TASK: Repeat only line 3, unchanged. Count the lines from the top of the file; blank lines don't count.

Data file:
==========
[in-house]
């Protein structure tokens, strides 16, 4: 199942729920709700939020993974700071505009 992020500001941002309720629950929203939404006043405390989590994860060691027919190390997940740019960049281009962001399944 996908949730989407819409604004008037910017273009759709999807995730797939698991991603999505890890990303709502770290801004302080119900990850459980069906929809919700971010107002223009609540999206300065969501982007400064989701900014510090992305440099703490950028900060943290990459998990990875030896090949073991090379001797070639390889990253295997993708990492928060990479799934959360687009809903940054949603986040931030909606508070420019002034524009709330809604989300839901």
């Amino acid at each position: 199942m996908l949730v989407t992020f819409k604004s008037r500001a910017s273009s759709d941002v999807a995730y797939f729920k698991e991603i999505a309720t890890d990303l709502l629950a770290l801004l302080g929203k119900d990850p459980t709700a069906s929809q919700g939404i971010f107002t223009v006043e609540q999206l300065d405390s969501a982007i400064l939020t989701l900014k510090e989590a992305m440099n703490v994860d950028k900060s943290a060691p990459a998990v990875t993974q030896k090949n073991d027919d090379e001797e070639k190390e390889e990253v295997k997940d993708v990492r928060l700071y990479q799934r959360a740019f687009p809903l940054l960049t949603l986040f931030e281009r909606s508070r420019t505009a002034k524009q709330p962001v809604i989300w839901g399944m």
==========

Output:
């Amino acid at each position: 199942m996908l949730v989407t992020f819409k604004s008037r500001a910017s273009s759709d941002v999807a995730y797939f729920k698991e991603i999505a309720t890890d990303l709502l629950a770290l801004l302080g929203k119900d990850p459980t709700a069906s929809q919700g939404i971010f107002t223009v006043e609540q999206l300065d405390s969501a982007i400064l939020t989701l900014k510090e989590a992305m440099n703490v994860d950028k900060s943290a060691p990459a998990v990875t993974q030896k090949n073991d027919d090379e001797e070639k190390e390889e990253v295997k997940d993708v990492r928060l700071y990479q799934r959360a740019f687009p809903l940054l960049t949603l986040f931030e281009r909606s508070r420019t505009a002034k524009q709330p962001v809604i989300w839901g399944m």